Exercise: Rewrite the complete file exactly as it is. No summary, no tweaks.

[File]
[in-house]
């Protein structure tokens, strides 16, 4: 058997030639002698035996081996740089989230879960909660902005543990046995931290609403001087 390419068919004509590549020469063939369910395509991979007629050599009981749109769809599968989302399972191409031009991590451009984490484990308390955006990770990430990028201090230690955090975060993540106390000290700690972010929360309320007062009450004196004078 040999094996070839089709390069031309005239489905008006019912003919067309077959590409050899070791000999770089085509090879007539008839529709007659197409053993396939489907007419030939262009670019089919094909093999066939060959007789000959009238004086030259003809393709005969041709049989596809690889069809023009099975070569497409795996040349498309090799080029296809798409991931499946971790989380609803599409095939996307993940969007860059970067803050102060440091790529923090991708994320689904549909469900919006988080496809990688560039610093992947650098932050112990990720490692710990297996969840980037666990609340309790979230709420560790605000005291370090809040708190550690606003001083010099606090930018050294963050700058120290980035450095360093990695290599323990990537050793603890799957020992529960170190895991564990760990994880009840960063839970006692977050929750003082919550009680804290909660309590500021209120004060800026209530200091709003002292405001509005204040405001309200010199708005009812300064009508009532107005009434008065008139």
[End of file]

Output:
[in-house]
């Protein structure tokens, strides 16, 4: 058997030639002698035996081996740089989230879960909660902005543990046995931290609403001087 390419068919004509590549020469063939369910395509991979007629050599009981749109769809599968989302399972191409031009991590451009984490484990308390955006990770990430990028201090230690955090975060993540106390000290700690972010929360309320007062009450004196004078 040999094996070839089709390069031309005239489905008006019912003919067309077959590409050899070791000999770089085509090879007539008839529709007659197409053993396939489907007419030939262009670019089919094909093999066939060959007789000959009238004086030259003809393709005969041709049989596809690889069809023009099975070569497409795996040349498309090799080029296809798409991931499946971790989380609803599409095939996307993940969007860059970067803050102060440091790529923090991708994320689904549909469900919006988080496809990688560039610093992947650098932050112990990720490692710990297996969840980037666990609340309790979230709420560790605000005291370090809040708190550690606003001083010099606090930018050294963050700058120290980035450095360093990695290599323990990537050793603890799957020992529960170190895991564990760990994880009840960063839970006692977050929750003082919550009680804290909660309590500021209120004060800026209530200091709003002292405001509005204040405001309200010199708005009812300064009508009532107005009434008065008139």